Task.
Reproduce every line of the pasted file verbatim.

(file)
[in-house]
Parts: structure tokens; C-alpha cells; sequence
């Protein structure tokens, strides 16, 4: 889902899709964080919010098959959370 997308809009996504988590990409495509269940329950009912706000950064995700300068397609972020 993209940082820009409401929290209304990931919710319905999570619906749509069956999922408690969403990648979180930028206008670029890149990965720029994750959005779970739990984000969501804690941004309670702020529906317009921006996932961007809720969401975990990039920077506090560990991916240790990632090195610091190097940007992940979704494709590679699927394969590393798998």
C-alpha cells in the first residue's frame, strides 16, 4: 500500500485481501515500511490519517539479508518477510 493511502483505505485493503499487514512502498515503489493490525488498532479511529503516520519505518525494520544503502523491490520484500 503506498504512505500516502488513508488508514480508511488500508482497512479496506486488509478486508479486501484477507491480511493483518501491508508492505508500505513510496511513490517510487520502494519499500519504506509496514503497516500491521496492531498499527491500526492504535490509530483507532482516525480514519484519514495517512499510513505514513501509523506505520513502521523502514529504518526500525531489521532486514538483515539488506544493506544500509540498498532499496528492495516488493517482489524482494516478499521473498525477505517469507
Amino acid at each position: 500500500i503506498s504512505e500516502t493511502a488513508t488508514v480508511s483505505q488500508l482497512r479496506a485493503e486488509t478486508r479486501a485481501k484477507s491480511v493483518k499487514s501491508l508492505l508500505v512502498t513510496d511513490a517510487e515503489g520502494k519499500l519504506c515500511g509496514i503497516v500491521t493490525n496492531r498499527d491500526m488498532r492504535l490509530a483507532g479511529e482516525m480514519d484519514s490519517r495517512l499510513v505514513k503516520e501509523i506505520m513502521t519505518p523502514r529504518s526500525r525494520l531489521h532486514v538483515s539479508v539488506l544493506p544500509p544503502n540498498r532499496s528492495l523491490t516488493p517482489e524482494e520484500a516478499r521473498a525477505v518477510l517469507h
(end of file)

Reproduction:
[in-house]
Parts: structure tokens; C-alpha cells; sequence
């Protein structure tokens, strides 16, 4: 889902899709964080919010098959959370 997308809009996504988590990409495509269940329950009912706000950064995700300068397609972020 993209940082820009409401929290209304990931919710319905999570619906749509069956999922408690969403990648979180930028206008670029890149990965720029994750959005779970739990984000969501804690941004309670702020529906317009921006996932961007809720969401975990990039920077506090560990991916240790990632090195610091190097940007992940979704494709590679699927394969590393798998």
C-alpha cells in the first residue's frame, strides 16, 4: 500500500485481501515500511490519517539479508518477510 493511502483505505485493503499487514512502498515503489493490525488498532479511529503516520519505518525494520544503502523491490520484500 503506498504512505500516502488513508488508514480508511488500508482497512479496506486488509478486508479486501484477507491480511493483518501491508508492505508500505513510496511513490517510487520502494519499500519504506509496514503497516500491521496492531498499527491500526492504535490509530483507532482516525480514519484519514495517512499510513505514513501509523506505520513502521523502514529504518526500525531489521532486514538483515539488506544493506544500509540498498532499496528492495516488493517482489524482494516478499521473498525477505517469507
Amino acid at each position: 500500500i503506498s504512505e500516502t493511502a488513508t488508514v480508511s483505505q488500508l482497512r479496506a485493503e486488509t478486508r479486501a485481501k484477507s491480511v493483518k499487514s501491508l508492505l508500505v512502498t513510496d511513490a517510487e515503489g520502494k519499500l519504506c515500511g509496514i503497516v500491521t493490525n496492531r498499527d491500526m488498532r492504535l490509530a483507532g479511529e482516525m480514519d484519514s490519517r495517512l499510513v505514513k503516520e501509523i506505520m513502521t519505518p523502514r529504518s526500525r525494520l531489521h532486514v538483515s539479508v539488506l544493506p544500509p544503502n540498498r532499496s528492495l523491490t516488493p517482489e524482494e520484500a516478499r521473498a525477505v518477510l517469507h